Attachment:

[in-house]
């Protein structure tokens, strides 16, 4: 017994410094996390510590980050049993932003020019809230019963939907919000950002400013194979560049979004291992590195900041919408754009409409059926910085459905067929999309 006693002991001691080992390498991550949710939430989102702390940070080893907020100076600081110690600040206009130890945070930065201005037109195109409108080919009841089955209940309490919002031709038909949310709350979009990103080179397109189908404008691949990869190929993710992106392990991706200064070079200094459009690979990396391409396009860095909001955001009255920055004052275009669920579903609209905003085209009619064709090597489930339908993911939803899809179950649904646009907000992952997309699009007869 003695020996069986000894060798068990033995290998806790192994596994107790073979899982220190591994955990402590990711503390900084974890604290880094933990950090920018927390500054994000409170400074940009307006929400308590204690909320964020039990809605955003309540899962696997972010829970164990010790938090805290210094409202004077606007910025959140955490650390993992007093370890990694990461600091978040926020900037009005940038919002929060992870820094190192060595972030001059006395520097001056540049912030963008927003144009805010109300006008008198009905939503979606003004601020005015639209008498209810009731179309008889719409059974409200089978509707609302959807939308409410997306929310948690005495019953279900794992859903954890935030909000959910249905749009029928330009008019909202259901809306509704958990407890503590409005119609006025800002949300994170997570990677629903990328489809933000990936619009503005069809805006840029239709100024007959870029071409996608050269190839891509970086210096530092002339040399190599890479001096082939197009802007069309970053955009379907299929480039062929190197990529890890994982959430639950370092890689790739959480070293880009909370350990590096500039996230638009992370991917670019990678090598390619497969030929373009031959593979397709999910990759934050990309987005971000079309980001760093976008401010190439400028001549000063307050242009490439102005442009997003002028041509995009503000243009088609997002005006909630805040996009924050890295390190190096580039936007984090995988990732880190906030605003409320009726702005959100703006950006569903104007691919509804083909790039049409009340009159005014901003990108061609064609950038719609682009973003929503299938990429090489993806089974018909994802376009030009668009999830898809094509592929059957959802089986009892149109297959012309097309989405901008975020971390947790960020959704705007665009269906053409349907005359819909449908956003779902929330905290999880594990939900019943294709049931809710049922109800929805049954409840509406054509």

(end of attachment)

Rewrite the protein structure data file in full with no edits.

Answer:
[in-house]
């Protein structure tokens, strides 16, 4: 017994410094996390510590980050049993932003020019809230019963939907919000950002400013194979560049979004291992590195900041919408754009409409059926910085459905067929999309 006693002991001691080992390498991550949710939430989102702390940070080893907020100076600081110690600040206009130890945070930065201005037109195109409108080919009841089955209940309490919002031709038909949310709350979009990103080179397109189908404008691949990869190929993710992106392990991706200064070079200094459009690979990396391409396009860095909001955001009255920055004052275009669920579903609209905003085209009619064709090597489930339908993911939803899809179950649904646009907000992952997309699009007869 003695020996069986000894060798068990033995290998806790192994596994107790073979899982220190591994955990402590990711503390900084974890604290880094933990950090920018927390500054994000409170400074940009307006929400308590204690909320964020039990809605955003309540899962696997972010829970164990010790938090805290210094409202004077606007910025959140955490650390993992007093370890990694990461600091978040926020900037009005940038919002929060992870820094190192060595972030001059006395520097001056540049912030963008927003144009805010109300006008008198009905939503979606003004601020005015639209008498209810009731179309008889719409059974409200089978509707609302959807939308409410997306929310948690005495019953279900794992859903954890935030909000959910249905749009029928330009008019909202259901809306509704958990407890503590409005119609006025800002949300994170997570990677629903990328489809933000990936619009503005069809805006840029239709100024007959870029071409996608050269190839891509970086210096530092002339040399190599890479001096082939197009802007069309970053955009379907299929480039062929190197990529890890994982959430639950370092890689790739959480070293880009909370350990590096500039996230638009992370991917670019990678090598390619497969030929373009031959593979397709999910990759934050990309987005971000079309980001760093976008401010190439400028001549000063307050242009490439102005442009997003002028041509995009503000243009088609997002005006909630805040996009924050890295390190190096580039936007984090995988990732880190906030605003409320009726702005959100703006950006569903104007691919509804083909790039049409009340009159005014901003990108061609064609950038719609682009973003929503299938990429090489993806089974018909994802376009030009668009999830898809094509592929059957959802089986009892149109297959012309097309989405901008975020971390947790960020959704705007665009269906053409349907005359819909449908956003779902929330905290999880594990939900019943294709049931809710049922109800929805049954409840509406054509």